The inadequacy of the In-Country Refugee/Parole Program for Central American Minors (CAM)

On December 1, 2014, a new program was announced by the U.S. Department of State (DOS) in response to the “surge” of immigrant minors at the border during the summer of 2014. The program implemented by U.S. Citizenship and Immigration Services (USCIS) is now called CAM which stands for the Central American Minors Refugee/Parole Program. It is specifically designed to help minors living in Honduras, El Salvador and Guatemala who have parents lawfully residing in the United States to escape the violence and turmoil in their native country.  It is dubbed “a safe, legal, and orderly alternative to the dangerous journey that some children are currently undertaking to the United States.” Information on who is eligible to apply for the program and a description of the process can be found at the following link: http://www.uscis.gov/humanitarian/refugees-asylum/refugees/country-refugeeparole-processing-minors-honduras-el-salvador-and-guatemala-central-american-minors-cam

As of April 23, 2015 the program has only received 461 applications, none of which have been adjudicated. The estimated processing time for an application is 9 months to a year. In the mean time there are no protections offered to the children awaiting adjudication. The “safe, legal, and orderly alternative” characterization of the program belies its true nature.  The reality is that these children do not have time to wait 9 to 12 months, and even to a casual observer this seems absurd. Essentially the U.S. government is saying, “You say you fear for your life because you have already been persecuted or you have a well-founded fear of future persecution? That’s nice. Please return to your scary life for 9 to 12 months while we look into that. And I’m sorry, even though speaking to U.S. government officials could expose you to even more danger, we have no protection to offer you. But thanks for applying!”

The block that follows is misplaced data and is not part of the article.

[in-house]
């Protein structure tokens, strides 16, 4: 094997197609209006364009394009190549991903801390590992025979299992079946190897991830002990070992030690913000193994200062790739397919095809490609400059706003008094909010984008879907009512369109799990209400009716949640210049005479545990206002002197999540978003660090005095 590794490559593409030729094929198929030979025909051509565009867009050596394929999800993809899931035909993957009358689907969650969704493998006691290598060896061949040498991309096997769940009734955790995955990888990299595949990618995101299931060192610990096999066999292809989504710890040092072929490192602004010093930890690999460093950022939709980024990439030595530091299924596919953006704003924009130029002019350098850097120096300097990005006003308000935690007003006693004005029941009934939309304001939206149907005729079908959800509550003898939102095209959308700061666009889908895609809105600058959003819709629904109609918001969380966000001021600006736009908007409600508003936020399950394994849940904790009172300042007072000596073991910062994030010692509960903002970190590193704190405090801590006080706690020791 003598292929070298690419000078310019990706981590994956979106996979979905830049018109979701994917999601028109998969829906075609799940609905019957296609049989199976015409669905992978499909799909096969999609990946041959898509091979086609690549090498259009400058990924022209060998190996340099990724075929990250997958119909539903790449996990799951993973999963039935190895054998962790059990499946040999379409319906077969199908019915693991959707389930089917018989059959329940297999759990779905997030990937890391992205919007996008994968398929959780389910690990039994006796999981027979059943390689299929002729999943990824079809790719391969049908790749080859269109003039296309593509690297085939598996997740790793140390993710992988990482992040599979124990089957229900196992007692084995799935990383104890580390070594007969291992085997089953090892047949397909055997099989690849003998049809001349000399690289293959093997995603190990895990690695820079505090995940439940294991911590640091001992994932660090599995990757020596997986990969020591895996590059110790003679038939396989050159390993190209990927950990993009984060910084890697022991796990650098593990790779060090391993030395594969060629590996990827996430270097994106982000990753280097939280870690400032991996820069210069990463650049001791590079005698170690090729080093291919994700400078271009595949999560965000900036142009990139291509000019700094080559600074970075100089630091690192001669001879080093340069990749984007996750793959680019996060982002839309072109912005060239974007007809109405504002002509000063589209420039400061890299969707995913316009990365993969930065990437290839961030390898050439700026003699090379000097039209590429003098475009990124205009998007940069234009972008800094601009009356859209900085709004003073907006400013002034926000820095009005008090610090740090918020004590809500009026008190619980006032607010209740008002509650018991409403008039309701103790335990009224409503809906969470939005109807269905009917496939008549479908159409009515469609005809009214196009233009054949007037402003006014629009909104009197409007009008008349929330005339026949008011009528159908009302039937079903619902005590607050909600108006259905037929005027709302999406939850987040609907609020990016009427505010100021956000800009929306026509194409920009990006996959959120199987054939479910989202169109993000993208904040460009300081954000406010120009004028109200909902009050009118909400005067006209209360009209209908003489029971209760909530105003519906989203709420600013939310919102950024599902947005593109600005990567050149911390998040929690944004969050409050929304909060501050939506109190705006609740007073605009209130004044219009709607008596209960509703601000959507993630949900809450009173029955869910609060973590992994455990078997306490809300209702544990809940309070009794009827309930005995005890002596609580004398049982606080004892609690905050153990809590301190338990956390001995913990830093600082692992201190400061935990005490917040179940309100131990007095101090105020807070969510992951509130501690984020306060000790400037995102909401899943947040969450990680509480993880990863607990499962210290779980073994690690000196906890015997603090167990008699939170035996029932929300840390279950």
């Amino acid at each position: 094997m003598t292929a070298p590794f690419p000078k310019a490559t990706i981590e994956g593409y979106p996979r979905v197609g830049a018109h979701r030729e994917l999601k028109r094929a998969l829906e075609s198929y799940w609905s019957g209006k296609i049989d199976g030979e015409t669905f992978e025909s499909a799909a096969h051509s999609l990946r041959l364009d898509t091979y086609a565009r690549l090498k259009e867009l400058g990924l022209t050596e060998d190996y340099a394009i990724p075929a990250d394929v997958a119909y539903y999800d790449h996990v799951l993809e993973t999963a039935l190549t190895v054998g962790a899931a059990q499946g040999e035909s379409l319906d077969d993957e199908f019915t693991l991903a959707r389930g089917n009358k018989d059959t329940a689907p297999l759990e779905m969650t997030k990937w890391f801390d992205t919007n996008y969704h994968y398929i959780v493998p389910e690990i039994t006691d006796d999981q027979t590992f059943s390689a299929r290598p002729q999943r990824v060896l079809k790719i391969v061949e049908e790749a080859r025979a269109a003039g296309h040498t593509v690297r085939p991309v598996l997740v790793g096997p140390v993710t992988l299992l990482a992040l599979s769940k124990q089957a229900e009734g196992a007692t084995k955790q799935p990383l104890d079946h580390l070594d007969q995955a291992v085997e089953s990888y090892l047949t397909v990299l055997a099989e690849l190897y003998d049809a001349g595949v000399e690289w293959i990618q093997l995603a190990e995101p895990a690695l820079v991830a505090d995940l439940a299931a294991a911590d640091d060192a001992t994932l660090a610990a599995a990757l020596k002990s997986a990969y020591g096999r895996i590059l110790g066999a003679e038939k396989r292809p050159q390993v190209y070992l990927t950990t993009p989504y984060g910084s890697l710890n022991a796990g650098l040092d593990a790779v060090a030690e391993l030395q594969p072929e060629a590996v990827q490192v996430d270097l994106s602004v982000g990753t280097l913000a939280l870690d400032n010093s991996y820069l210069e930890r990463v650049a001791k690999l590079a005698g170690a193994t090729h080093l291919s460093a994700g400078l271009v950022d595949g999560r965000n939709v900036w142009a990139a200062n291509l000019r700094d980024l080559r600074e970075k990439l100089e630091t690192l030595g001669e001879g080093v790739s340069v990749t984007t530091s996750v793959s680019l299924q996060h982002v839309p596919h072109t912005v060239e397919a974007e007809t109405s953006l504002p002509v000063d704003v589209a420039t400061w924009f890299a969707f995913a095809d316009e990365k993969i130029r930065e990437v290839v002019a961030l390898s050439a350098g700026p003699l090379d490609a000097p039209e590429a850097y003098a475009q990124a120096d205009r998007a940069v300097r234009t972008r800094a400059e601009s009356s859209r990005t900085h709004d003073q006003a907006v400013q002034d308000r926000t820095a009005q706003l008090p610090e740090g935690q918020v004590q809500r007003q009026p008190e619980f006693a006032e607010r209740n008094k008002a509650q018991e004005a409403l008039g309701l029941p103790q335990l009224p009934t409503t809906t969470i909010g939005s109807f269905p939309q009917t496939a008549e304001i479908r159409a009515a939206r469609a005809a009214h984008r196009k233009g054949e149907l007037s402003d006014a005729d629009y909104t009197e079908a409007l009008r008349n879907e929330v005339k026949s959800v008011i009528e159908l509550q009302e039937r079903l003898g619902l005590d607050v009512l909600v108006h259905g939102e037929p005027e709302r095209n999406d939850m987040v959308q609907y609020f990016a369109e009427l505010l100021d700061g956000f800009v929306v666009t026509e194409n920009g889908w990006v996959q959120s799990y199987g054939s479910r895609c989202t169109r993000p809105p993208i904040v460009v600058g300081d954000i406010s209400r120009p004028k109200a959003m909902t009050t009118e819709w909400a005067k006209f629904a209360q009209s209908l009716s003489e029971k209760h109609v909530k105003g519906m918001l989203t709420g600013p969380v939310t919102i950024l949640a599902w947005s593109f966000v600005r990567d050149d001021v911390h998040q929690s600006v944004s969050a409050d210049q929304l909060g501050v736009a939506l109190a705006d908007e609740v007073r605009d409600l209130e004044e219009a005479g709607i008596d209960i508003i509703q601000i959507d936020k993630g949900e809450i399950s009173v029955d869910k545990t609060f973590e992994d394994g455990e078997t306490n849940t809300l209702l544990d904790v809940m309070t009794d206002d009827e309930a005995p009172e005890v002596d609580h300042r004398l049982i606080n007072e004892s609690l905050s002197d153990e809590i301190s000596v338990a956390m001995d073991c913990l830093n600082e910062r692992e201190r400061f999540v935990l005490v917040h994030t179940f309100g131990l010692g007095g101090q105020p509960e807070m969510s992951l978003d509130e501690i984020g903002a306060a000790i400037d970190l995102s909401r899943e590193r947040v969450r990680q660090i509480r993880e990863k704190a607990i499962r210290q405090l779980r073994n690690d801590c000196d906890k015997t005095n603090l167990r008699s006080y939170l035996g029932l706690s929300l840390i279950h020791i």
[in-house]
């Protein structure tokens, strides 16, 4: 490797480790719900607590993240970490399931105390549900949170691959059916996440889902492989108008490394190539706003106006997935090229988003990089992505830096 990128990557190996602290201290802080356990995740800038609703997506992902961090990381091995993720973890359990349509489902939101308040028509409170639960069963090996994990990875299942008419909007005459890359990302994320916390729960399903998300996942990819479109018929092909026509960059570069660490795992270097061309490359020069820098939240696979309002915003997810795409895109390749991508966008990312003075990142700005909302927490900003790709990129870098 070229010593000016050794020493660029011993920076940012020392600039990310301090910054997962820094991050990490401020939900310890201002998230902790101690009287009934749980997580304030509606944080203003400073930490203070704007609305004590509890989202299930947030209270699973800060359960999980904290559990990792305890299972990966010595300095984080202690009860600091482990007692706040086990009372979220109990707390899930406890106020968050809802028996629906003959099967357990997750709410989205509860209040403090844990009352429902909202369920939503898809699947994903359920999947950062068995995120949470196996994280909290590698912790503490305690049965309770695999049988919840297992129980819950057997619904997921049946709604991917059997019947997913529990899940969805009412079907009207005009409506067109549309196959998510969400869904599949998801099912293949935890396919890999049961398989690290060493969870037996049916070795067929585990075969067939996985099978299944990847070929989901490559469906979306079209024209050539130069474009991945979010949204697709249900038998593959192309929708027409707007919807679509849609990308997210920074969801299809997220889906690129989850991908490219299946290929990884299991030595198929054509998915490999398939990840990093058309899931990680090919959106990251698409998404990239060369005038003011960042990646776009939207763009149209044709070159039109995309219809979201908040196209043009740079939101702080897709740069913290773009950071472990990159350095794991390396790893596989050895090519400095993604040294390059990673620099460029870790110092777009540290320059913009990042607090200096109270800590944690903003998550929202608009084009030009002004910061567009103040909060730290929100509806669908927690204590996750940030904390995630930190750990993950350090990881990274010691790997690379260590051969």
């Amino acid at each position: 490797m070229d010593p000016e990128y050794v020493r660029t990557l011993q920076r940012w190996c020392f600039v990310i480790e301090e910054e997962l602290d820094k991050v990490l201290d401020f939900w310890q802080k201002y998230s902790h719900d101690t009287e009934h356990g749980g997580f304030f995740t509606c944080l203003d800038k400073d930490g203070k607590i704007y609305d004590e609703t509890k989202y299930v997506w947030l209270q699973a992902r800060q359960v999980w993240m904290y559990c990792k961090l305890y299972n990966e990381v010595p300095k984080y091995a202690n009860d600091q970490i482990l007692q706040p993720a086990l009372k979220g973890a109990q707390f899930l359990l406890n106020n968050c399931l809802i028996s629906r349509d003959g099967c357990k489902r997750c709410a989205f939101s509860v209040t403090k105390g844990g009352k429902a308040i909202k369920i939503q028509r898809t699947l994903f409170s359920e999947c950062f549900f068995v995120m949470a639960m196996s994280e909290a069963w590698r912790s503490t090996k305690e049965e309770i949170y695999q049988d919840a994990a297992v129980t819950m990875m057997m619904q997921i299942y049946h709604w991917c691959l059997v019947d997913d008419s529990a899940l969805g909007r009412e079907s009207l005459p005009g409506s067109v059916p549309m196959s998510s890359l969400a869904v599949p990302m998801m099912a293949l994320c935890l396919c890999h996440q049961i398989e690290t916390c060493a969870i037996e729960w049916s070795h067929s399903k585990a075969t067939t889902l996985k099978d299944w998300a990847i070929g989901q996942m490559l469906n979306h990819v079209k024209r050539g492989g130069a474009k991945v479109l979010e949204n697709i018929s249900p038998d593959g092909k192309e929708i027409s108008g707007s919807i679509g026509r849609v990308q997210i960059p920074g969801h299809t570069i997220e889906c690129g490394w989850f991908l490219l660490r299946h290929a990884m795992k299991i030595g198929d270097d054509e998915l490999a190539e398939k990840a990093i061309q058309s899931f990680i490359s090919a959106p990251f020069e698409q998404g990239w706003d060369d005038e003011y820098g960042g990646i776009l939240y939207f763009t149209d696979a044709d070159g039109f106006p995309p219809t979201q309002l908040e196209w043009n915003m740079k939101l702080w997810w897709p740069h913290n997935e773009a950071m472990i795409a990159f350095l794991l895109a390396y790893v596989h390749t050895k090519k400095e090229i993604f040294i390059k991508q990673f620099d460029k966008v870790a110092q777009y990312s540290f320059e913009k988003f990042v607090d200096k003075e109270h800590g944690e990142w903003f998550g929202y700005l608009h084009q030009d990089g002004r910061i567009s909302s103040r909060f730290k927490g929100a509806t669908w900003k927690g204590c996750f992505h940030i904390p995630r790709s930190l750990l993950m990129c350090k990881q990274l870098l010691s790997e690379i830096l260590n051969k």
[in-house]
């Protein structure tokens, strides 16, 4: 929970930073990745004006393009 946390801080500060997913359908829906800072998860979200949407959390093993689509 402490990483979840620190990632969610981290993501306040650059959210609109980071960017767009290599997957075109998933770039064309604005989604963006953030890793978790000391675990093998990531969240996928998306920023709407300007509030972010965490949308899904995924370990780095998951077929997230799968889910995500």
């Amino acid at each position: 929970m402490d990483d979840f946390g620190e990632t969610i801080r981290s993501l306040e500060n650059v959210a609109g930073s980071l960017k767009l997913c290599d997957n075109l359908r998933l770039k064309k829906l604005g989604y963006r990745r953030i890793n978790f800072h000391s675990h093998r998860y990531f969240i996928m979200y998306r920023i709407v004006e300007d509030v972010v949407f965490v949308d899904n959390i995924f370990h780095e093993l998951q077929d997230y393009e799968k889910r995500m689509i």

And let’s further discuss that 461 figure mentioned above. That number seems awfully low compared to the surge of thousands who came in the summer of 2014 and are still coming to our southern borders seeking refuge. It might be said that the program is inadequately publicized but the experience in our office has been that plenty of people in the Salvadoran, Honduran and Guatemalan community are aware of the program and its benefits.

The issue comes from the lack of funding provided to the local designated resettlement agencies here in the United States who are supposed to be helping the parents here in the United States to submit their applications.  During a recent teleconference hosted by USCIS on March 31, 2015, several callers were directors or employees of these resettlement agencies stating that they cannot meet the burden placed upon them to fill out the initial application because they have no budget to support this program. We have heard this complaint from some of our own clients who state that they called 3 or 4 resettlement agencies here in the Washington, D.C. area and none of them were able to assist in filling out this application. How is this program supposed to provide the necessary relief when clients can’t even get basic access to submit their applications?

Furthermore this program has been designed to cut attorneys out of the loop so that the parents who want legal representation during the process do not have that option. The application form can only be accessed and completed with the assistance of a designated resettlement agency, which has no funding to staff someone to assist you with filling out the application. As attorneys all we can do is advise our clients on the potential strength of their children’s claim but at this point there seems to be no other avenue for us to intervene or assist.

At best this program is a loose band-aid for the current crisis at the southern border. At its worst it puts the lives of the refugees at risk because it provides no protection for those who speak to U.S. government officials in connection with these applications. We hope that Congress will heed the appeals of the immigrant advocates who recently testified before them regarding this program and will take active steps to improve it. To view the hearing please click on the following link: http://www.judiciary.senate.gov/meetings/eroding-the-law-and-diverting-taxpayer-resources-an-examination-of-the-administrations-central-american-minors-refugee/parole-program